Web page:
REHMSo has that been happening without individual warrants?
MONTANAROWell, you know, it's really interesting to see, first of all, the coincidence that this -- of the timing that this comes up and, you know, when you think about also, you know, this is not something that's come up on the campaign trail as much as I think a lot of us maybe, you know, we know that this is something that the next president is going to have to deal with as something on day one.
MONTANAROAnd we've been digging into that a little bit at NPR. And it's really something that a lot of these candidates are probably going to be forced to wind up having to talk about 'cause I really don't think that there is a great solution or answer to this. You've seen the White House reach out to millennials and try to create sort of a project where they can try to, you know, create a system to have a better firewall.
MONTANAROBut, you know, everyone's just sort of experimenting, at this point.
REHMSo the NSA's collection of data is not addressed in the USA Freedom Act, Sheryl.
STOLBERGWell, not entirely addressed. So, you know, as we know, there was a huge split within the Republican party over the USA Freedom Act which recently passed just within the past week, reining in the government's ability to collect bulk phone data. But there are other means, as we've seen, for the NSA to collect data, to collect emails.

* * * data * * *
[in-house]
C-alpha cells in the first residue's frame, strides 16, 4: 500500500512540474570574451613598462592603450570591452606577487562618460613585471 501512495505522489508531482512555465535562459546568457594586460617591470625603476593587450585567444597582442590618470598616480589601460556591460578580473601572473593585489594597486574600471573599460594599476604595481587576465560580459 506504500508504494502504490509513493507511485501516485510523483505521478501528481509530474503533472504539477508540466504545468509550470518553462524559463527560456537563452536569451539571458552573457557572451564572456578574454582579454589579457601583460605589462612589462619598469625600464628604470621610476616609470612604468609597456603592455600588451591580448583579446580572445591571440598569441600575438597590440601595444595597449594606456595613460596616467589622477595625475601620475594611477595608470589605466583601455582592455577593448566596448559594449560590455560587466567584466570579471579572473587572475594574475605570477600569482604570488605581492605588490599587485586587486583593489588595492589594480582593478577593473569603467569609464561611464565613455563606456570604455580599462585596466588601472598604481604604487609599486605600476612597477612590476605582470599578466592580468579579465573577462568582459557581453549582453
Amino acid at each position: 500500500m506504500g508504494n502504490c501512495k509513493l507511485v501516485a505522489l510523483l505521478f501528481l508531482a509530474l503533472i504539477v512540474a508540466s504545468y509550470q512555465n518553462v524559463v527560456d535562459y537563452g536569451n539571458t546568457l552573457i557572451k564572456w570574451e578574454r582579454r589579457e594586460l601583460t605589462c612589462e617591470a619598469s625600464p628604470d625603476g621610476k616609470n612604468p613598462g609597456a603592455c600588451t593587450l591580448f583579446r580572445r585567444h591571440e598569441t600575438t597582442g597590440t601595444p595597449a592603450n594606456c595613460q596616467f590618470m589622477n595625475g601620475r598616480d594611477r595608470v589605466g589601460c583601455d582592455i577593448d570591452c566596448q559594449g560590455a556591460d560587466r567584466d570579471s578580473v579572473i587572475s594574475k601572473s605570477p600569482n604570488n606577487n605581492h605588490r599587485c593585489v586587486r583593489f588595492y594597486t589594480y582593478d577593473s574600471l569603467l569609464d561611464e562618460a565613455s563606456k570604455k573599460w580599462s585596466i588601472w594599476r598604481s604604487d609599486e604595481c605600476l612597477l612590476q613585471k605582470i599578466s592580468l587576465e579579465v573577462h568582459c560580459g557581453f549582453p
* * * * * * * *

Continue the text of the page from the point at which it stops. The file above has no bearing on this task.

STOLBERGLawmakers on Capitol Hill say this USA Freedom Act is only the beginning. Mike Lee and Pat Leahy, Mike Lee, Republican from Utah, Pat Leahy, Democrat from Vermont, are talking about trying to change an old 1986 law that allows the government to read the contents of email that is over six years old. There's a whole 'nother provision of the FISA Act, the Foreign Intelligence Service Act, that allows the NSA to collect data, Provision 702, that some lawmakers say they want to go after.
STOLBERGSo I think we're gonna see this tension, the tension that we've had since 911 between national security and civil liberties tracking, you know, presumed terrorists and protecting American's privacy as a big and continuing issue.
REHMSheryl Gay Stolberg of The New York Times, Domenico Montanaro of NPR, John Prideaux at The Economist. Don't forget you can watch as well as listen to this hour of the Friday News Roundup. Go to drshow.org and click on "watch live." John Prideaux, a really strong jobs report this morning.